Tree of Heaven - November 7, 2007
Jeff Schalau, Associate Agent, Agriculture & Natural Resources, Arizona Cooperative Extension, Yavapai County
Environmental pollution takes many forms. We are keenly aware of air and water pollution from sources such as cars, factories, sewage, and so on. More recently, we have been fighting biological pollution: living organisms that negatively impact ecosystems they are introduced into. Biological pollutants are invasive, non-native plants, animals, insects, and other living organisms that decrease our quality of life and cost billions of dollars to control (eradication is usually not a realistic goal). Some examples are the zebra mussel, emerald ash borer, Asian longhorn beetle, and a long list of plants we also call invasive or noxious weeds.
The tree of heaven (Ailanthus altissima) is an invasive tree that originated in China, was brought to Europe in 1751 and was brought to the United States in 1784. Tree of heaven is a fast-growing, deciduous tree that can reach a height of 40-50 feet. The leaves resemble walnut or pecan (compound pinnate) but are much larger (1-3 feet in length). The leaves and male flowers have an offensive odor. It produces abundant winged seeds which readily germinate. When cut or damaged, the tree vigorously resprouts from the roots making it fairly difficult to control.
Verde Valley residents have likely seen this tree. It is probably the most common woody plant in Jerome. From there, it has spread down the washes into Cottonwood and Clarkdale. Dead Horse Ranch State Park also has several stands of these trees. They have colonized ditch banks and new populations appear as the seed spreads. Tree of Heaven gained fame through A Tree Grows in Brooklyn, the novel by Betty Smith. In many eastern U.S. cities it grows in the mortar of brick walls and on flat rooftops.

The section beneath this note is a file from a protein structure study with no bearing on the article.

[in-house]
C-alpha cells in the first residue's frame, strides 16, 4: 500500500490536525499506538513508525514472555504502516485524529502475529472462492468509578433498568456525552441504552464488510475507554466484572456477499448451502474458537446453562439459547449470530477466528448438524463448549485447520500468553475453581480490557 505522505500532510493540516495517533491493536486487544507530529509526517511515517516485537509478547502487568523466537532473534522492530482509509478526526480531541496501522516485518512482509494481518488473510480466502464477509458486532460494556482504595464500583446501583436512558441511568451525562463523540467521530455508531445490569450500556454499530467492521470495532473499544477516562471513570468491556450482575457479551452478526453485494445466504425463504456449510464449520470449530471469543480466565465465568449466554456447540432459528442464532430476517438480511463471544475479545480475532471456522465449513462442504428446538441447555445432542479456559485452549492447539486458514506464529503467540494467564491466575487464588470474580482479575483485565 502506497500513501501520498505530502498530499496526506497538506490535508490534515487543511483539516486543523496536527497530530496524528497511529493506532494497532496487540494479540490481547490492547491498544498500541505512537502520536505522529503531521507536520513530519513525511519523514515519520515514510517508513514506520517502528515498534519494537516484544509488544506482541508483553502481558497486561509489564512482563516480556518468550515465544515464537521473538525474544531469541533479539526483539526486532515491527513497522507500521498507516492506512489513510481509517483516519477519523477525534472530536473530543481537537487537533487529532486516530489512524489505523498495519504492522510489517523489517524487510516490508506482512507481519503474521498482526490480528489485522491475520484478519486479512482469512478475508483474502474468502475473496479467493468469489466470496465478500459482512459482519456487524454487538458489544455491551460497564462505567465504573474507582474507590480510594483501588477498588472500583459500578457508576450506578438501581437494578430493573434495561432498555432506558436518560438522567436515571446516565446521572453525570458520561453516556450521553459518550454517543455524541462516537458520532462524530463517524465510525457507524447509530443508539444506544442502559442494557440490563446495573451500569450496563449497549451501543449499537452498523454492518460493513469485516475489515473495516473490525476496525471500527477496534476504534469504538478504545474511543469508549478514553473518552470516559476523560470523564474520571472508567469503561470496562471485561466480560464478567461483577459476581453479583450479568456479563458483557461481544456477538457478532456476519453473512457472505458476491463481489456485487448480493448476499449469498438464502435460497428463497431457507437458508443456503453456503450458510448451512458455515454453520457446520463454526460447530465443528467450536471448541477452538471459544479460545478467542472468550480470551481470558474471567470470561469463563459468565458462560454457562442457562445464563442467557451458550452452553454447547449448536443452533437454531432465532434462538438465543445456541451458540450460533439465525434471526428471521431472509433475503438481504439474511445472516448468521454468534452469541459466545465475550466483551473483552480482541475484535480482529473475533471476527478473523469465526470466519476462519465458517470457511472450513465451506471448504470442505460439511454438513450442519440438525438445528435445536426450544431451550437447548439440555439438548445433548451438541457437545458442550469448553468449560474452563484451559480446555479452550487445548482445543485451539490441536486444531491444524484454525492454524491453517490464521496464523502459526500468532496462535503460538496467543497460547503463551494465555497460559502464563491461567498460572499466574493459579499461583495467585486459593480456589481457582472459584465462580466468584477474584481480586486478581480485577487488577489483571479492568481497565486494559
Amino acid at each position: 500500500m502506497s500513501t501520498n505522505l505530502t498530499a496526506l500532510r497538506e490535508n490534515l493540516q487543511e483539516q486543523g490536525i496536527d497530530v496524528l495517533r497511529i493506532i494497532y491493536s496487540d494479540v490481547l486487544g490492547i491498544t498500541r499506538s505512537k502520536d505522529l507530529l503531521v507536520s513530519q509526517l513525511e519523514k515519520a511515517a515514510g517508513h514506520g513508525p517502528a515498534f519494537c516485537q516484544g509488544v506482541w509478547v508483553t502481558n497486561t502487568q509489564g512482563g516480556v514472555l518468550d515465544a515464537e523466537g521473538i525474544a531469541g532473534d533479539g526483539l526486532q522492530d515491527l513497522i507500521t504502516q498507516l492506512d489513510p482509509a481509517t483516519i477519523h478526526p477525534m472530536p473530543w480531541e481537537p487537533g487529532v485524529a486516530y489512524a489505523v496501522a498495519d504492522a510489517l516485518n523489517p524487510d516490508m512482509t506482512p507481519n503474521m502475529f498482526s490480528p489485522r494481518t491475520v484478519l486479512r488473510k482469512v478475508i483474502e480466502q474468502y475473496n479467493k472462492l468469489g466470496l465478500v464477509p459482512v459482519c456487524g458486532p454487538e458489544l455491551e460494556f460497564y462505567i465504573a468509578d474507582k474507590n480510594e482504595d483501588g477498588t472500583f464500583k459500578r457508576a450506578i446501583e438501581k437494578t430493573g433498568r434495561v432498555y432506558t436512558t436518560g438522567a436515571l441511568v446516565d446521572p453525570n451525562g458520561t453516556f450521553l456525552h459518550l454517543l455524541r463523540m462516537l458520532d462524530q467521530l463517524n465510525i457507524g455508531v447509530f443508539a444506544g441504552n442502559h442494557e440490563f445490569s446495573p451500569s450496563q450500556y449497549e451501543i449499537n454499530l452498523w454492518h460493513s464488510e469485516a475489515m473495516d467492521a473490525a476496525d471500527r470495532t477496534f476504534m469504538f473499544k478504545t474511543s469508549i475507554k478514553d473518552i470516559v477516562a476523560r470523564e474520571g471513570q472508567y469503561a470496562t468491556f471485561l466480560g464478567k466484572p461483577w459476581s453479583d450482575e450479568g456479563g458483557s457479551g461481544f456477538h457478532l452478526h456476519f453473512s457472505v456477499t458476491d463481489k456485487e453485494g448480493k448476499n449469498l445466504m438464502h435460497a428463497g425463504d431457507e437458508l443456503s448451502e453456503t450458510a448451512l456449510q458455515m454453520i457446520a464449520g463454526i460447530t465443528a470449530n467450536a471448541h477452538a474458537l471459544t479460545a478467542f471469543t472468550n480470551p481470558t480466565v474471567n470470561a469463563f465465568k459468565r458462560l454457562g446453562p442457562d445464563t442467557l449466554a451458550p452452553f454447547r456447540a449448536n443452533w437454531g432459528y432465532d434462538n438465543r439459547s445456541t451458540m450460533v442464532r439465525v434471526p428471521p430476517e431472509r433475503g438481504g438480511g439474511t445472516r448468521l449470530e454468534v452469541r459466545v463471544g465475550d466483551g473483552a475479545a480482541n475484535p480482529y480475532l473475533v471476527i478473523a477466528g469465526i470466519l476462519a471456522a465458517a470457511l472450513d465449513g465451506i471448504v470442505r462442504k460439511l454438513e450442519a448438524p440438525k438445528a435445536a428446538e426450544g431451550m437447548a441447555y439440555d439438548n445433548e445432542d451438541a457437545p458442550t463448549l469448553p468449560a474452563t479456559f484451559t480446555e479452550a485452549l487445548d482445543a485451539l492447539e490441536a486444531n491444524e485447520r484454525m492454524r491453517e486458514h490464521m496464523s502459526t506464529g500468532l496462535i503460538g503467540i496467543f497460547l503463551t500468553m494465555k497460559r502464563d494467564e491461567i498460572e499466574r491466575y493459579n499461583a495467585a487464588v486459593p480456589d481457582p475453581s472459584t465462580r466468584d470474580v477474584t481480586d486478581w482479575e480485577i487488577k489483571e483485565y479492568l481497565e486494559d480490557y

Most people start out liking the tree of heaven. It grows with little water, tolerates alkaline soils, and it creates shade. Most trees of heaven begin to produce seed at about 10 years of age. Male or female flowers are usually produced on separate trees. So, the after the 10 year honeymoon period, seedlings begin to come up everywhere. In addition, if the tree is damaged or cut down, then it begins to sprout from the roots. The tree of heaven also produces allelopathic chemicals that preclude other plants from successfully growing nearby. Allelopathy is common among invasive species.
Tree of heaven can be controlled but it requires diligence and long-term monitoring for regrowth. Young seedlings may be pulled or dug up, preferably when soil is moist. Care must be taken to remove the entire plant including all roots and fragments, as these will almost certainly regrow. Root suckers appear similar to seedlings, but would be connected to a pre-existing lateral root, and would be nearly impossible to remove effectively.
The most effective method of ailanthus control seems to be through the use of herbicides, which may be applied as a foliar (to the leaves), basal bark, or cut stump. Keep in mind that it is relatively easy to kill the above ground portion of ailanthus trees, you need to kill or seriously damage the root system to prevent or limit stump sprouting and root suckering. Always be extremely careful with herbicide applications in the vicinity of valuable ornamental shrubs and trees and always follow label directions.
For seedlings and small plants, I recommend a foliar spray with Glyphosate during the summer. Remember that any desirable green plant or plant part will also be killed using this method. For control of larger plants, I recommend a cut stump application of triclopyr. These products are often sold as stump killer or brush killer and must be applied immediately after cutting. I prefer to apply it with a cheap paintbrush and I also wear disposable latex gloves. Research indicates that it is most effective at controlling root sprouts when applied during summer. However, you should strongly consider using it anytime you cut down a tree of heaven.
There are many tree species that are better choices than the tree of heaven. The University of Arizona Cooperative Extension has publications and information on suitable tree species for any situation. If you have other gardening questions, call the Master Gardener line in the Cottonwood office at 646-9113 ext. 14 or E-mail us at firstname.lastname@example.org and be sure to include your address and phone number. Find past Backyard Gardener columns or submit column ideas at the Backyard Gardener web site: http://cals.arizona.edu/yavapai/anr/hort/byg/.
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